First off, I’d like to apologize for the late posting. I thought I had posted it early Sunday afternoon, but there were technical issues…again, my apologies. I promise it won’t happen again.

And then to the reading. Amazing, amazing, amazing. The contrast between the two chapters, of Raskolnikov’s meetings with Sonya and Porfiry is astounding. His need for Sonya, or for something she can offer him (with the surprise last paragraph of Svidrigailov’s listening in, with the comic bonus of bringing a chair next to the wall to make himself more comfortable) next to the mounting tension of his meeting with Porfiry, Porfiry’s control of the conversation…

A couple of paragraphs that struck me as central:

The first one is from Raskolnikov’s meeting with Sonya, after he’s asked her to run away with him.

“You’ll understand later…Haven’t you done the same thing? You, too, have stepped over…were able to step over. You laid hands on yourself, you have destroyed a life…your own (it’s all the same!). You might have lived by the spirit and reason, but you’ll end up on the Haymarket…But you can’t endure it, and if you remain alone, you’ll lose your mind, like me. You’re nearly crazy already; so we must go together, on the same path! Let’s go!”

The linking of Raskolnikov and Sonya’s fates…

And this from Raskolnikov’s meeting with Porfiry.

“But if I were to leave some gentleman quite alone, not bring him in or bother him, but so that he knows every hour and every minute, or at least suspects, that I know everything, all his innermost secrets, and am watching him day and night, following him vigilantly, if I were to keep him consciously under eternal suspicion and fear, then, by God, he might really get into a whirl…”

Is Porfiry God?

And an observation…given the number of description so people looking like a corpse, Sonya’s “fingers like a dead person…” Is everybody in C&P either dead or the walking dead?

And finally, more from Joseph Frank’s essay, “The World of Raskolnikov:”

“I should now like to apply this general view of Dostoevsky to some of the problems involved in the interpretation of his first great novel, Crime and Punishment. If Dostoevsky invariably began with some doctrine of the Russian radical intelligentsia, what was his starting point in this case? An answer to this will, I believe, not only provide an entry into the book, but also explain why Crime and Punishment emerged when it did in Dostoevsky’s development. Ordinarily, this novel is linked with his prison-term in Siberia, first because of his setting in the Epilogue, and secondly because this period was supposed to have focused his attention on the problem of crime and the psychology of the criminal. None of this needs to be denied; but if this were the whole story, it is impossible not to wonder why Dostoevsky did not write Crime and Punishment when he came out of imprisonment and wrote so many other things instead. The truth is that the novel as we know it could not have been conceived before 1865 because the situation of Russian culture that Dostoevsky could imagine as Raskonikov had not existed before that time.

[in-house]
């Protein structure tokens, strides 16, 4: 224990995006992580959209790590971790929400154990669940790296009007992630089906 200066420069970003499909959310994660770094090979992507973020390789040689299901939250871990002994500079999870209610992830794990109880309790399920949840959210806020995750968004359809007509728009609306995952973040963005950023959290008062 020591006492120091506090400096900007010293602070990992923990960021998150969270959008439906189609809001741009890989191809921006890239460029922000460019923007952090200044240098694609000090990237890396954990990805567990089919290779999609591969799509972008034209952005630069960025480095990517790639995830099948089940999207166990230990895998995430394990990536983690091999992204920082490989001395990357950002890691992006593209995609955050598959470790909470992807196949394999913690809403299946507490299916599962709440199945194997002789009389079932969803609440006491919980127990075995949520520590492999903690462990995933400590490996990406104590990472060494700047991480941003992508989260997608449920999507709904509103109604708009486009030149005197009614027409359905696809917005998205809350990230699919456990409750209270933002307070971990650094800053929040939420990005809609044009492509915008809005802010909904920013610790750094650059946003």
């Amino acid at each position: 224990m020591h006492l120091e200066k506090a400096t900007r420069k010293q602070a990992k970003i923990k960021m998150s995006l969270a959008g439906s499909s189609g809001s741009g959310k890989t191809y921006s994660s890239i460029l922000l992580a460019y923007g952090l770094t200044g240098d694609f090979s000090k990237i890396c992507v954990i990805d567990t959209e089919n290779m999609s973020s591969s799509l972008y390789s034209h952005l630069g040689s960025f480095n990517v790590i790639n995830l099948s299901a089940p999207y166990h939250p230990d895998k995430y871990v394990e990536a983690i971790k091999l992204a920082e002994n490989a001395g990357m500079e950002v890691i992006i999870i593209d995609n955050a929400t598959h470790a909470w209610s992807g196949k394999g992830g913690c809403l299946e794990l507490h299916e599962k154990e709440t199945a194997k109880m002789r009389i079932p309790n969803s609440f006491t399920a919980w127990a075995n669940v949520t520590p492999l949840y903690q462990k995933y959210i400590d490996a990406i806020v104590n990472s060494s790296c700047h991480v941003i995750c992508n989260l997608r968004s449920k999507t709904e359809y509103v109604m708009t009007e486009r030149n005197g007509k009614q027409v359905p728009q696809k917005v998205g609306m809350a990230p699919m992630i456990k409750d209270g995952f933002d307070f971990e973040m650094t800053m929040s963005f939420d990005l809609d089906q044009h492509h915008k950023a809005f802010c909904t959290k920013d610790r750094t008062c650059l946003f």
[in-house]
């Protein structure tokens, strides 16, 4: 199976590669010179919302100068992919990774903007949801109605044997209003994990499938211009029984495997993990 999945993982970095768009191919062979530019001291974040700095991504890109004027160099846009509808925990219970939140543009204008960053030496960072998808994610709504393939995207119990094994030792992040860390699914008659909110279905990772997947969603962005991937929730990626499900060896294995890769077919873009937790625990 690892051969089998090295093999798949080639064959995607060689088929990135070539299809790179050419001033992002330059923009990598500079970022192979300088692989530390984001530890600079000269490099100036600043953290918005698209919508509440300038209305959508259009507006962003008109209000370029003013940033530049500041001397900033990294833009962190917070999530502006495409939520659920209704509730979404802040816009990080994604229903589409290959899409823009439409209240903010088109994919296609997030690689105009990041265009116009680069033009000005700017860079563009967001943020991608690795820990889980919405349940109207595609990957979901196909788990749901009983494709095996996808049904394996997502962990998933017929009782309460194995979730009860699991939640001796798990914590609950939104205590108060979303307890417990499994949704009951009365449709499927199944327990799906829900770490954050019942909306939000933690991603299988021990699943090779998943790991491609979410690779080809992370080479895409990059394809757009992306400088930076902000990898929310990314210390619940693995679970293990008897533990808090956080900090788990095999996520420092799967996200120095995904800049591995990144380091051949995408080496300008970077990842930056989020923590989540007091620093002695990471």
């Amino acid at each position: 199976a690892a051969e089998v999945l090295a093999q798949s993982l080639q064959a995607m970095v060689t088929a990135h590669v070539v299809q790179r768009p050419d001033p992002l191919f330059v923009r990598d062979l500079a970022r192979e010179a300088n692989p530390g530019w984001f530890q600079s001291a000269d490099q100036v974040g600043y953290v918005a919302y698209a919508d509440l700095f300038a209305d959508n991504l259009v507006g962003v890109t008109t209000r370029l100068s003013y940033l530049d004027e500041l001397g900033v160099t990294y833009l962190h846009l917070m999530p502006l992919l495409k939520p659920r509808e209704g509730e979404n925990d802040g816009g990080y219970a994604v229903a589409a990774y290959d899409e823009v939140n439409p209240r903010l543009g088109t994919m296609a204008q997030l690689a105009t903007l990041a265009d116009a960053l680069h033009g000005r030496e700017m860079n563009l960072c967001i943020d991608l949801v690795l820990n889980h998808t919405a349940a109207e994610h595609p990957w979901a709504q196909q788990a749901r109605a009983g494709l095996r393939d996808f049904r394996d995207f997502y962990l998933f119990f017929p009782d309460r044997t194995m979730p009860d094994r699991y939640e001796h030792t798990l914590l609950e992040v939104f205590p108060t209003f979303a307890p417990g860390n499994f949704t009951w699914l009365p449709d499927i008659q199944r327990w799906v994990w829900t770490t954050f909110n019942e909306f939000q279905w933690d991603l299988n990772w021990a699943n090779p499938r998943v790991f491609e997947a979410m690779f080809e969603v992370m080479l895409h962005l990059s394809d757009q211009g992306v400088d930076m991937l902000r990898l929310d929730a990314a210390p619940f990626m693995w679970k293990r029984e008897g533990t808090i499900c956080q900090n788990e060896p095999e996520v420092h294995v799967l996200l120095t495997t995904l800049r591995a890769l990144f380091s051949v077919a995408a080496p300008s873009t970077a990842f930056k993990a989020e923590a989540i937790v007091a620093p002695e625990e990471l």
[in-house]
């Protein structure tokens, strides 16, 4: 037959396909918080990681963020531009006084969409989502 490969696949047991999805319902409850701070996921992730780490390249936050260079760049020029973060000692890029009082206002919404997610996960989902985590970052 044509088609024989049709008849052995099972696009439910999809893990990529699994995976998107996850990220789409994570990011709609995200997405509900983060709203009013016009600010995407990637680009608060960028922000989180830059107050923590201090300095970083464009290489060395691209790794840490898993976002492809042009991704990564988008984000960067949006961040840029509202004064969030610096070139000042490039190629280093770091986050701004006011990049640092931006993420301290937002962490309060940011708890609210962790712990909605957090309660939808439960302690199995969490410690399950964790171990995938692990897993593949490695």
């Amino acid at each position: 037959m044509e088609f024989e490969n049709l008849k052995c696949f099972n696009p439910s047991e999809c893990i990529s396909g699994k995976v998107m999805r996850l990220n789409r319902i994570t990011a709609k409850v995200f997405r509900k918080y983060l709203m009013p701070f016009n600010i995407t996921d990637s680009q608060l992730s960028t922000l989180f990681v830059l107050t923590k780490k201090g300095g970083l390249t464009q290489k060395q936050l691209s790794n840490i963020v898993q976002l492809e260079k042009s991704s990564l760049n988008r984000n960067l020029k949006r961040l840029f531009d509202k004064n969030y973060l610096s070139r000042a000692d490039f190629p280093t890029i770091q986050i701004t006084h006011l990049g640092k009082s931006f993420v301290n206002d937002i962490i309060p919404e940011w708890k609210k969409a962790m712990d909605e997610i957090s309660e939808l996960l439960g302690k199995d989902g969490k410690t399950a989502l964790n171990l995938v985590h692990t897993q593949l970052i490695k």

If we look at Russian culture in the early and mid-1860s — and this means, for our purposes, the doctrines of the radical intelligentsia — we can easily spot the ‘reality’ that is incarnated in Raskolnikov. In the first place, all the radical intelligentsia were convinced that the theories of English Utilitarianism solved all the problems of ethics and personal conduct.

[Utilitarianism (also: utilism) is the idea that the moral worth of an action is determined solely by its usefulness in maximizing utility and minimizing negative utility (utility can be defined as pleasure, preference satisfaction, knowledge or other things) as summed among all sentient beings. It is thus a form of consequentialism, meaning that the moral worth of an action is determined by its outcome. The most influential contributors to this theory are considered to be Jeremy Bentham and John Stuart Mill.

Utilitarianism was described by Bentham as “the greatest happiness or greatest felicity principle”.[1] Utility, the good to be maximized, has been defined by various thinkers as happiness or pleasure (versus suffering or pain), although preference utilitarians define it as the satisfaction of preferences. It may be described as a life stance, with happiness or pleasure being of ultimate importance.]